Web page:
If you are fortunate enough to have a beaver pond near you, you should give the lodge more than a cursory glance this time of year. It is common to find Canada Geese nesting on beaver lodges, for obvious reasons – safety from most land predators. While Common ravens have been known to raid Canada Goose nests for eggs and goslings, the overall rate of survival of the goslings of lodge-nesting geese is very high.
A Canadian study showed that ponds with beaver lodges (and therefore Beaver activity which warms the water and thaws the ice) thaw at least 11 days sooner than ponds without Beavers, allowing early access to water for Canada Geese returning for the spring nesting season. Battles between pairs of geese vying for these coveted nesting sites are not uncommon.
Canada Geese have much to thank Beavers for. Not only can geese get an early nesting start on beaver lodges, they have a relatively safe spot to incubate their eggs and raise their young.
Within 24 hours of hatching, downy Canada Goose goslings leave their nest and are capable of walking, swimming, diving and feeding themselves. Like many species of waterfowl, their growth is rapid. Contour feathers on their wings and tail begin to emerge in about three weeks (note wing feathers of gosling in photo). Feathers on a gosling’s head, neck and back are the last to appear. Just before a gosling develops the ability to fly, the last fluff of down, which is on top of its head, disappears.
This is the time of year when the honking of migrating Canada Geese can be heard as the familiar V-shape formation passes overhead. Many of these birds have a long, arduous migration and they need to conserve as much energy as possible. The V-formation that they fly in enables them to do so, in that it greatly boosts the efficiency and range of flying birds. Geese flying in a V-formation have slower heart beats than geese flying solo, and they can achieve a distance of 71% greater than single birds. The birds in front make this possible by enduring the most air resistance and, at the same time, improving the aerodynamics of the birds behind them by reducing the drag by up to 65 percent. The geese are constantly rotating positions in order to share “flight fatigue.”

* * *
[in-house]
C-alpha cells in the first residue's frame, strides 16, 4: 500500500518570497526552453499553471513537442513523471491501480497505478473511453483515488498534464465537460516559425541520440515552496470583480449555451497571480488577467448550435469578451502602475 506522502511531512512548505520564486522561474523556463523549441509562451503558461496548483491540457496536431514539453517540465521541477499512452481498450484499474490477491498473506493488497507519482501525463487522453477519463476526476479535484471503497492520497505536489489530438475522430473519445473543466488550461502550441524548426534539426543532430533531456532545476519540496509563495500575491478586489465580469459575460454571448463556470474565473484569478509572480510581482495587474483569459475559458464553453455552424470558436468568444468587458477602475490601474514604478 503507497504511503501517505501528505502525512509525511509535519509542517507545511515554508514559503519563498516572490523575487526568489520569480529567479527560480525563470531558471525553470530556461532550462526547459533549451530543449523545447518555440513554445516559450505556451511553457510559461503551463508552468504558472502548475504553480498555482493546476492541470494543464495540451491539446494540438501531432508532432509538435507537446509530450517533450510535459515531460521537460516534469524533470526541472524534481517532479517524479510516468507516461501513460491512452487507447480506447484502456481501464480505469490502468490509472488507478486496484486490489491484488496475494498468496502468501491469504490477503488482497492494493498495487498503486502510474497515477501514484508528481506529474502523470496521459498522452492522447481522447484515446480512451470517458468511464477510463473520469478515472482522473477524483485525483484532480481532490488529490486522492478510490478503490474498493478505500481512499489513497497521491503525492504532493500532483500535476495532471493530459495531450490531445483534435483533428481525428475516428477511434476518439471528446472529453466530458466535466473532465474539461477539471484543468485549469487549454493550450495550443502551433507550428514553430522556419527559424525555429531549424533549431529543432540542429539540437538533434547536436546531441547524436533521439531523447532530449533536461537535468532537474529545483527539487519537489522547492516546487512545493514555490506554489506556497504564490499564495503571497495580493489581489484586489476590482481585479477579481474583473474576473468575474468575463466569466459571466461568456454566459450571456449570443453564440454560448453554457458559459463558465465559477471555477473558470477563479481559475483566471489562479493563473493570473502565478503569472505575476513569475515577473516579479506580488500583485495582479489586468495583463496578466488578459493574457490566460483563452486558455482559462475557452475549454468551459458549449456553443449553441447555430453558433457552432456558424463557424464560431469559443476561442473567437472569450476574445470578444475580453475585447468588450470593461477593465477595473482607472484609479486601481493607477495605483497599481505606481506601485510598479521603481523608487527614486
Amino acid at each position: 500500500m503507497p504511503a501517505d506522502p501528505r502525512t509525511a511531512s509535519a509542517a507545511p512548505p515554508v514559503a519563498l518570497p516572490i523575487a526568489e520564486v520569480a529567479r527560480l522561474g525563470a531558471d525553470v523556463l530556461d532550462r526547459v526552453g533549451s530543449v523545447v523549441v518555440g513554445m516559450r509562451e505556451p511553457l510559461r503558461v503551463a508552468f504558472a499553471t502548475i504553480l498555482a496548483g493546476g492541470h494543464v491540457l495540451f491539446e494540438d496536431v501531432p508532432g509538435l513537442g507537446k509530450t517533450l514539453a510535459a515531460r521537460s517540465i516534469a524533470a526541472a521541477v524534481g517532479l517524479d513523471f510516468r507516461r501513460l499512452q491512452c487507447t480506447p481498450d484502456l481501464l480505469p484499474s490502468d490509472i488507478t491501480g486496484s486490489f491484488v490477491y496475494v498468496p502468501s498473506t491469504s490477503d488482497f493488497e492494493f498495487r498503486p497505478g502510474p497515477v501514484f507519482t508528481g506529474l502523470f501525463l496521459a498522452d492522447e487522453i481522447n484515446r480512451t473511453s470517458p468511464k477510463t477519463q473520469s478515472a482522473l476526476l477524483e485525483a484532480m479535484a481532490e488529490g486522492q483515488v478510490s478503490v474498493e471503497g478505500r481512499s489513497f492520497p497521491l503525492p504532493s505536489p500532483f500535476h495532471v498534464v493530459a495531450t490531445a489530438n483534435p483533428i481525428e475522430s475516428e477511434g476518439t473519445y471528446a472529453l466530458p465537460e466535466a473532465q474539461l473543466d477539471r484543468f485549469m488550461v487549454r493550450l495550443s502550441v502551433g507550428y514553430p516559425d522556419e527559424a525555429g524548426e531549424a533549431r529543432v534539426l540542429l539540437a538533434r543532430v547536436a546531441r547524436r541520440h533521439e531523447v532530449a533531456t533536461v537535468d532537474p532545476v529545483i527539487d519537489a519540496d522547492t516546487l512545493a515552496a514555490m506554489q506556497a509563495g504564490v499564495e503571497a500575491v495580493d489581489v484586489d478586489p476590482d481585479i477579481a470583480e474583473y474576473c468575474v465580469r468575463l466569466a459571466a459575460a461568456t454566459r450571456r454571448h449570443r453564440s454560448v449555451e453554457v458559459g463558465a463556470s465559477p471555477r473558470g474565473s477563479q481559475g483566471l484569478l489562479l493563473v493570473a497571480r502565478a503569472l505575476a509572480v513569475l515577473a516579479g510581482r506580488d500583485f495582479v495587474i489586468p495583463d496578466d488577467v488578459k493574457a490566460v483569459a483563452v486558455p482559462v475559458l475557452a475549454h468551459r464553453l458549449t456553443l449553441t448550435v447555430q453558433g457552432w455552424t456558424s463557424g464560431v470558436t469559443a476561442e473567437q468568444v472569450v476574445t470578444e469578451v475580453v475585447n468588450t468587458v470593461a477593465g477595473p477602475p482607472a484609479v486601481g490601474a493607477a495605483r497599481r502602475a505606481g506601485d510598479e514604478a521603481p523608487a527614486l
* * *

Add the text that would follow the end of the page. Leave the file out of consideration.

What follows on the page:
All North American birds replace their old, worn plumage with new feathers at least once a year, a process known as molting. Most birds have what is called a “sequential molt,” in which their flight feathers are lost one at a time (from each wing). This allows many birds to continue flying while molting. However, during their annual molt, waterfowl undergo a “simultaneous wing molt,” losing all of their primary wing feathers at once, preventing them from being able to fly for a month or more while their new primaries are growing in. During this period, they are extremely vulnerable, as this photograph testifies to. If you look closely at the remains of the Canada Goose’s wing on the right in the photograph (dark feathers), you’ll see that the new primaries have almost, but not quite, grown out of their sheaths, making them not yet functional. It’s apparent that this bird was unable to take flight during its molt in order to escape its predator.